State v. Foster threw out the presumptions for minimum, non-maximum, and concurrent sentences, but it didn't touch the presumption of imprisonment for 1st and 2nd degree felonies, and the State argues that the judge hadn't made the necessary findings to overcome that presumption. That "findings" issue raises the same arguments that have cropped up recently with HB 86's revival of the requirement that judges make certain findings before imposing consecutive sentences.

The big question in these cases is whether the judge's mere recitation of the statutory findings is sufficient, or whether he has to go further and explain the basis for the findings. The 8th has avoided this precise question, and approached it from a different angle: -- as long as the panel can figure out from the record why the judge believed the defendant deserved consecutive sentences, that's enough.

And that's pretty much what they do here: after noting that the judge's statements about why he found the presumption overcome "leave much to be desired," the court decided that "the record here does not clearly and convincingly show that the findings the trial court made are unsupported." That arguably has some nasty ramifications for defendants on consecutive sentencing issue; does this mean they have the burden of "clearly and convincingly" showing that the record doesn't support consecutive sentences?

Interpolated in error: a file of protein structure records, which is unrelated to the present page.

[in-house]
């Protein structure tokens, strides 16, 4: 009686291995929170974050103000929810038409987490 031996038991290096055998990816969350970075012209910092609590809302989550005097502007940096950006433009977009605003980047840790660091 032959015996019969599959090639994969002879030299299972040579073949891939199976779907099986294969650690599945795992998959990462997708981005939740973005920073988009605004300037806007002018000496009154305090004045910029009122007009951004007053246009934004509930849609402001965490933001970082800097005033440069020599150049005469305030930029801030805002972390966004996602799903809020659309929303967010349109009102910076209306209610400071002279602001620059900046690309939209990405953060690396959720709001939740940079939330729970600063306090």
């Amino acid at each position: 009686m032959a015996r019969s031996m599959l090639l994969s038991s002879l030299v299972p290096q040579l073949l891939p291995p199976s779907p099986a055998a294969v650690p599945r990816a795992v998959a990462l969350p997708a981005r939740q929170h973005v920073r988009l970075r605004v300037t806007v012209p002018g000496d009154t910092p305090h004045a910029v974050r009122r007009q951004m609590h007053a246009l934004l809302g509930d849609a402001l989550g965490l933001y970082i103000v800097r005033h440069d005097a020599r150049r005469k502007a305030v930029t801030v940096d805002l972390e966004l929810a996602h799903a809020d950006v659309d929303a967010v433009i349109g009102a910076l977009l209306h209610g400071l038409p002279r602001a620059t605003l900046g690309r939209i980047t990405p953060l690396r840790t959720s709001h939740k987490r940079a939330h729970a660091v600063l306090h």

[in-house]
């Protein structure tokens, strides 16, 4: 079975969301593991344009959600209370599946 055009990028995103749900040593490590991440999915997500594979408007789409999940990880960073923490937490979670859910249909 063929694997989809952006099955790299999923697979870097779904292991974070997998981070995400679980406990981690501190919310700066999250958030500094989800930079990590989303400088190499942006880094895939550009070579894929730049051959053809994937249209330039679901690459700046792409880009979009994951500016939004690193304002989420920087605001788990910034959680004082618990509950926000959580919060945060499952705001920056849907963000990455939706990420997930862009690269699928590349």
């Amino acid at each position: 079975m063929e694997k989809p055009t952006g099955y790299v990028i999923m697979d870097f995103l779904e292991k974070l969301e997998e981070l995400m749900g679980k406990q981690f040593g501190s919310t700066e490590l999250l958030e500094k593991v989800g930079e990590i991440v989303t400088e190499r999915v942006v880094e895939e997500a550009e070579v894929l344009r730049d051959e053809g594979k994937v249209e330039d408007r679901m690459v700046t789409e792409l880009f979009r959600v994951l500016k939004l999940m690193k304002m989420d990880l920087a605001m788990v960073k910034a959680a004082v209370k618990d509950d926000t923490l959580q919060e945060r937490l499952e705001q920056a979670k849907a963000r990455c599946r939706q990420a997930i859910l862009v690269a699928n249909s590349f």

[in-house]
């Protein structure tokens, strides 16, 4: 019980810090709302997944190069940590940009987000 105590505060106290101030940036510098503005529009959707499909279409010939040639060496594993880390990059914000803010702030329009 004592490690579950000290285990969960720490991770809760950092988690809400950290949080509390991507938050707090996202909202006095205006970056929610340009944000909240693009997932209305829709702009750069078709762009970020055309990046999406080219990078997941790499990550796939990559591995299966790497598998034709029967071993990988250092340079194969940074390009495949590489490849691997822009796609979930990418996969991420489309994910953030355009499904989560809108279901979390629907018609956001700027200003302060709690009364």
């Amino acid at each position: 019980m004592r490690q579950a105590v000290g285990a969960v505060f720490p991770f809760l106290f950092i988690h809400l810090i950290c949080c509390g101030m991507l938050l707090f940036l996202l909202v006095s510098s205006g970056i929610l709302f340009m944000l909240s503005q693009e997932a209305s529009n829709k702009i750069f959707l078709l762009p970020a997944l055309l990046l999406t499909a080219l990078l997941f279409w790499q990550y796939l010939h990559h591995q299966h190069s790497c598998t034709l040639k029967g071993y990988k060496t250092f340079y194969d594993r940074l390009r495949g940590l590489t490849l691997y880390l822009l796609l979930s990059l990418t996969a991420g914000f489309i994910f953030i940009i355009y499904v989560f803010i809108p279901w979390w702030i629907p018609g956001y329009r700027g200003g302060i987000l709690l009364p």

But remember Clarissa Foster? That brings us back to the State's disproportionality argument, and there's some good stuff here for defendants. The 8th has consistently rejected the comparison-of-cases argument -- "He got six years, so I should get six years" -- going on at length about how different each case can be, and basically blowing off the whole comparison argument by holding that it's not necessary: consistency in sentencing can be achieved simply by properly applying the sentencing factors.

Not here, though. The court concludes that these cases were "so similar that the trial court should have addressed them." The statement in the journal entry that "the court considered all required factors of the law" doesn't cut it. Basically, what you can take from Sherman is that if you can present a case that's pretty similar to your clients, in the important respects -- offenses, criminal history -- the judge has to consider the sentence imposed in that case with the one he's imposing in this one, and explain why he's giving a different one. Even if it's not the same judge. It's hard to understate the signficance of this.

Perhaps the most interesting part of Sherman is the concurring opinion, in which we learn that there was one notable dissimilarity between Sherman and Foster: Sherman is white, and Foster is black. The opinion gives a scholarly discourse on implicit, or unconscious, bias, and there's a lot to be said for that. A couple years back, I wrote about the court's decision in State v. Myrick, upholding a sentence of twenty years for a woman who used her position as a clerk for the welafare department to steal $750,000 over a 14-year period. In doing so, the court rejected a comparison to a woman who got four years for embezzling $500,000 from a private Catholic girls' school. I guess when the panel decided Myrick, none of them took the time to look up on the court's docket what the races of Myrick and the other woman were.

Bet you can figure it out, though.